Due to our ability to discern, solve problems, and express ourselves, we are all, to varying degrees, creative. I know that nature lovers could quickly point to the intricate web of a spider, or even the design-making ability of a pufferfish and say that they are creative; yet, while there is no doubt that numerous creatures can do amazing things, they are all pretty much acting upon their instinctual and limited reasoning with one major goal — survival. The animal world is built upon order, not disruption. However, our very humanity desires creativity, as it embraces experimentation and influences pursuit of alternatives. It is, in fact, a disrupter to the norm.
As a separate creature from the animal kingdom, you are able to consider the real and the abstract, and you can assemble color, shape, space, texture, and even numbers in unique ways to innovate, inform, inspire, and entertain.
The very first pages of the biblical record point to why man is creative. First, God is creative. Genesis 1:1 says that God created. In those first six days, whatever He spoke came to be. We call this ex nihilo, or, “from nothing.” Second, mankind was created to be unique from the rest of the creation. Looking at the biblical record again, Genesis 1:27 says that male and female were both created in God’s image—bearing God’s likeness.
Q: What was God doing at this point?
So, we are creative because the Creator built it into us! As image bearers, we are encouraged and called to create! Regularly, I have friends who say, “I’m not creative,” and that simply is NOT true! We may not all be able to sketch with a pencil or make Iron Man fly, but we each have the desire to express ourselves in some way, AND we all find a level of fulfillment when we get to use that skill. Whether it is just a hobby or we make it our mode of employment, being creative frees us from the mundane; it allows us to engage our minds in a therapeutically-challenging manner, and we likely don’t mind the passage of time as we engage in being creative within our own bent.
Not only does creativity separate us from the animal kingdom; it separates us from each other. Just as there is theoretically no snowflake like another, we are each different from each other. WARNING! On the surface that might sound negative, especially when so many blue-collar positions in our world seem to demand uniformity under franchised systems, but it’s important to recognize that variation is a GOOD thing! As we learn to develop our personal talents and to embrace those of others we all find life so much more meaningful and colorful!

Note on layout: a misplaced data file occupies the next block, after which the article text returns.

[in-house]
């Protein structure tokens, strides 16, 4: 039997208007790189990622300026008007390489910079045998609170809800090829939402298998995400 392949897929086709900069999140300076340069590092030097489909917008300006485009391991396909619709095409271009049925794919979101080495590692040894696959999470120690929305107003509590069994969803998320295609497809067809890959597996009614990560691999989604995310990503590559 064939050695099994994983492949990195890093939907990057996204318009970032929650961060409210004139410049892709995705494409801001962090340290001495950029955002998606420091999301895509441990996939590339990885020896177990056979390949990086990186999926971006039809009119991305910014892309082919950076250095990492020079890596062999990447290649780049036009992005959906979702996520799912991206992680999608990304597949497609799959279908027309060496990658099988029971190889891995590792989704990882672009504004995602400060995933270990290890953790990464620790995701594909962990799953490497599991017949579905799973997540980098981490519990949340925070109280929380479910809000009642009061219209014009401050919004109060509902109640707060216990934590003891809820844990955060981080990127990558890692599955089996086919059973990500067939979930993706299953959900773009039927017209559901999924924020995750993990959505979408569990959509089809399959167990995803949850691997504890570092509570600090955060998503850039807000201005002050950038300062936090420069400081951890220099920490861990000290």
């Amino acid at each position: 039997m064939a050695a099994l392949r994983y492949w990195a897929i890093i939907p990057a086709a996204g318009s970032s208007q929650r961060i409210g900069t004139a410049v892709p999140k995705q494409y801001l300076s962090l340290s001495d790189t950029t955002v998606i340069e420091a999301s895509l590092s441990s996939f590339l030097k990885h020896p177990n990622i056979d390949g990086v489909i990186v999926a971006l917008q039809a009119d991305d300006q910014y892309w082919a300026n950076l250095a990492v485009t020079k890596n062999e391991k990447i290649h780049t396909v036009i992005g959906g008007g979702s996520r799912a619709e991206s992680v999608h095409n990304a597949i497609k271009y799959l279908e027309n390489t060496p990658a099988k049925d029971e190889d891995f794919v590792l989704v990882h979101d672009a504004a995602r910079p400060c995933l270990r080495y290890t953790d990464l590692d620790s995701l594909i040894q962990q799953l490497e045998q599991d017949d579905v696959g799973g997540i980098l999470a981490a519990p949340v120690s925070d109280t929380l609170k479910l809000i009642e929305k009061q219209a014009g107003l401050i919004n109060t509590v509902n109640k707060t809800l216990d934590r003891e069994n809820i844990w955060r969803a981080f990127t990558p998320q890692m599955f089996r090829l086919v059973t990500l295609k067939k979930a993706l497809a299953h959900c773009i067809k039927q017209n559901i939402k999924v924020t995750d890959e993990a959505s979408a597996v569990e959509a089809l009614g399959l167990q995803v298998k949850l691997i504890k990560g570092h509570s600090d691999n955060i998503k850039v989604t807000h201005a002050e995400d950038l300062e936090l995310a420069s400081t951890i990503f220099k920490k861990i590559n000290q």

The Good: Within us all there is a voice—our own personal voice—and we yearn for it to be heard!
The Bad: I fear that, for many, those visions and dreams get squelched early by collapsing to external pressure to conform or by getting stars in our eyes and thinking we are The Next Great (fill-in the blank), hoping for instant fame and fortune.
The Answer: The priority ought to be developing and embracing our creative talents, encouraging others along the journey, and seeking ways to benefit those around us with our talents. The joy of experiencing success within our creative pursuits should not rest in fame, but in the positive influence we have on those around us. It’s not about accolades.
So, understanding this first and fundamental principle, engage your creativity! Seek to exercise it. An art lesson, cooking class, experimental drawing, or even a snapped photo on your cell phone of a bug you found running across the driveway are all ways to engage your creative juices. Observe. Listen. Be silent. Then, simply create.
So now, what do I create? We’ll touch on that in the next post as we address Creativity’s Inspiration: Finding a Solution. See you next week!